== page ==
Peter Szendy is Professor of Philosophy at the University of Paris Ouest Nanterre and musicological advisor for the concert programs at the Cité de la musique. He has also taught in the Music Department at the University of Strasbourg (1998-2005) and was Visiting Fellow at Princeton University (Council of Humanities) in 2012. In addition, he has served as chief editor of the journal and book series published by Ircam. His publications include A Coups de points. La ponctuation comme expérience (Éditions de Minuit, forthcoming 2013) ; L’Apocalypse-cinéma. 2012 et autres fins du monde (Capricci, 2012); Kant in the Land of Extraterrestrials. Cosmopolitical Philosofictions (translated by Will Bishop, Fordham University Press, forthcoming 2013); Hits: Philosophy in the Jukebox (translated by Will Bishop, Fordham University Press, 2012); Sur écoute. Esthétique de l’espionnage (Éditions de Minuit, 2007); Prophecies of Leviathan: Reading Past Melville (translated by Gil Anidjar, Fordham University Press, 2009); Membres fantômes. Des corps musiciens (Éditions de Minuit, 2002); Listen: A History of Our Ears (foreword by Jean-Luc Nancy, translated by Charlotte Mandell, Fordham University Press, 2007).

Keynote Respondents

Peter Dews (University of Essex), responding to Georgina Born

Peter Dews is Professor of Philosophy at the University of Essex, where he specialises in nineteenth and twentieth century French and German thought.  He has held visiting positions at the New School for Social Research, at Columbia University, and at the Institute for Human Sciences in Vienna, amongst other places.  He is the author of Logics of Disintegration (Verso 1987; reissued 2007), The Limits of Disenchantment (Verso 1995) and The Idea of Evil (Blackwell 2008). In addition, he has edited Autonomy and Solidarity: Interviews with Jürgen Habermas (Verso 1986), Habermas: A Critical Reader (Blackwell 1999), and co-edited Deconstructive Subjectivities (SUNY 1996). His current research concerns the philosophy of technology and mass destruction, and the late philosophy of the German Idealist Friedrich Schelling, and its subsequent impact on nineteenth and twentieth century European thought.  He is also an amateur jazz pianist.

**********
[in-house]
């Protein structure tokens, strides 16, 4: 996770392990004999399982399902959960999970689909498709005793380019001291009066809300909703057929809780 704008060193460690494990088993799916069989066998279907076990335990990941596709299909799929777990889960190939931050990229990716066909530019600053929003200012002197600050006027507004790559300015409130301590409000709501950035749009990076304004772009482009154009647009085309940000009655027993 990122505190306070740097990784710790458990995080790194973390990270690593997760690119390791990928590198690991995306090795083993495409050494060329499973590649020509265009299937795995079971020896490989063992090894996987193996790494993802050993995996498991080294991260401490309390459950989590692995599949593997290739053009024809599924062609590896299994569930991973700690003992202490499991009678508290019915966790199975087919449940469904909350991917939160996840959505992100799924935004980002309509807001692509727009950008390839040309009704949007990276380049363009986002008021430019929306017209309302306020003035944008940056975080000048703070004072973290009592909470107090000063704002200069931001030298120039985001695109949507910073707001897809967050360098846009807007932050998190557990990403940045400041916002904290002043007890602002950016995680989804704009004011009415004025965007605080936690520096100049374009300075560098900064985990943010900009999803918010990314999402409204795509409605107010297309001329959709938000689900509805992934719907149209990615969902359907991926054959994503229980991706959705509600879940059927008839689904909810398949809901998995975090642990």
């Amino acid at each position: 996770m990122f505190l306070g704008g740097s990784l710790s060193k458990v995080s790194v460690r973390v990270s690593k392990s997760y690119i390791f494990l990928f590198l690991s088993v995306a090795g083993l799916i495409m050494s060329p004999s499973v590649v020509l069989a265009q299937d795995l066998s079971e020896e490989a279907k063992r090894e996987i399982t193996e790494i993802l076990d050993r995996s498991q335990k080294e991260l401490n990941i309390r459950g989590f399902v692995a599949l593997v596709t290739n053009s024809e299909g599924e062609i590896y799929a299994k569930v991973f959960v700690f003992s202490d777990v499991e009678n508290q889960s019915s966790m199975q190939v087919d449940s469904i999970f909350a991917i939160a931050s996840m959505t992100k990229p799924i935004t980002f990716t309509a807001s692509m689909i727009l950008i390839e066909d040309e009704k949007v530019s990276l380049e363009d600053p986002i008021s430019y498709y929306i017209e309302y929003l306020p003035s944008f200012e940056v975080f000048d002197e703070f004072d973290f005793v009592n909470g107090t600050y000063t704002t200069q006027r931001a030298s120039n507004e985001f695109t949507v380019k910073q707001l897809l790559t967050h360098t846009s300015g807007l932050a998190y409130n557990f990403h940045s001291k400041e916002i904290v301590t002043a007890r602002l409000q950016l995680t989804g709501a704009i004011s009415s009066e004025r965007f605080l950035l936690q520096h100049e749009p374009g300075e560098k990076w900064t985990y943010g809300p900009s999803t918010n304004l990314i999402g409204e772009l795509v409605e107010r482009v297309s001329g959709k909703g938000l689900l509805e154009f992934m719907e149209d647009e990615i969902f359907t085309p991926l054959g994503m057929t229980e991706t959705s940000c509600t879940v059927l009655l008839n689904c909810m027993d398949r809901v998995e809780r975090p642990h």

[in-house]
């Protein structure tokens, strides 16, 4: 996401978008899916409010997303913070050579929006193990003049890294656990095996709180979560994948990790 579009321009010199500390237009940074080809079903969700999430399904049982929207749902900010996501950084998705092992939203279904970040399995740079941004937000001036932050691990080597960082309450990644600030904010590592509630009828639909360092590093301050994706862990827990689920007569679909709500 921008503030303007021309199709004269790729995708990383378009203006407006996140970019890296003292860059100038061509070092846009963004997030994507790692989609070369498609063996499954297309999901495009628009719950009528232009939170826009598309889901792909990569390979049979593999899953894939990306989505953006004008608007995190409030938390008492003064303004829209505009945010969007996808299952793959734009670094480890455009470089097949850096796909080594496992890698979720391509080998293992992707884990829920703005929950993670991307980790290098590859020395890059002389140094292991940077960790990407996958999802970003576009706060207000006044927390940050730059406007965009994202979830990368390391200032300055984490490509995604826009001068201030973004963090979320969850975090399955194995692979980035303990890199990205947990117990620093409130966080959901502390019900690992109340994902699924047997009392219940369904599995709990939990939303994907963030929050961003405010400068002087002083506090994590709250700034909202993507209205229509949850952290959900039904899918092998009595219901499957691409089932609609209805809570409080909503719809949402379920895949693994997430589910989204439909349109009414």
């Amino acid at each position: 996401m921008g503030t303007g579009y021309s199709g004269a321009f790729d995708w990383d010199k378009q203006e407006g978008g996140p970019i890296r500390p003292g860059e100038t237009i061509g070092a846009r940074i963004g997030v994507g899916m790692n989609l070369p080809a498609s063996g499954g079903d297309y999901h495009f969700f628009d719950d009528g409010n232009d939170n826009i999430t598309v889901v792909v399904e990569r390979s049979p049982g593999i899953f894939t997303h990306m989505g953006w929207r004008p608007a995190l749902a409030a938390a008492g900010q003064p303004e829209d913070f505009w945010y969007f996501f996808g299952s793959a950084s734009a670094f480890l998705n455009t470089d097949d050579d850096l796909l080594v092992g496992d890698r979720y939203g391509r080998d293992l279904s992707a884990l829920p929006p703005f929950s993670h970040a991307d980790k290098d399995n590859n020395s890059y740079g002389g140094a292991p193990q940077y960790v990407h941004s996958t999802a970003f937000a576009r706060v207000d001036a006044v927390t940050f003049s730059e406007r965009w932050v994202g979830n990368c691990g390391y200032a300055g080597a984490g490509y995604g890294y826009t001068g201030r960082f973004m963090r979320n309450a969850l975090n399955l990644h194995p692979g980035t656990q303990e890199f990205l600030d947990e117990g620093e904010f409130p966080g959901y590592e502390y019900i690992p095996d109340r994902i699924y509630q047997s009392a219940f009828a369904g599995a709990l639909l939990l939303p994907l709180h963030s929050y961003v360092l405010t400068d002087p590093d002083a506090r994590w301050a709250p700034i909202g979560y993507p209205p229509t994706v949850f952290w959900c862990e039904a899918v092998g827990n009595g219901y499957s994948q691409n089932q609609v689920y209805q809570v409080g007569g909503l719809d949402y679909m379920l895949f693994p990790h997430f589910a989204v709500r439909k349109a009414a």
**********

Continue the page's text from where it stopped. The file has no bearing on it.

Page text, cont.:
Mark Katz (University of North Carolina at Chapel Hill), responding to Stephen Davies

Mark Katz is Professor of Music and Chair of the Department of Music at the University of North Carolina at Chapel Hill. He is the author of Capturing Sound: How Technology has Changed Music, The Violin: A Research and Information Guide, and Groove Music: The Art and Culture of the Hip-Hop DJ. He is co-editor (with Tim Taylor and Tony Grajeda) of Music, Sound, and Technology in America and editor of the Journal of the Society for American Music. He is currently working on his next book, Music and Technology: A Very Short Introduction.

Eric Clarke (University of Oxford), responding to Peter Szendy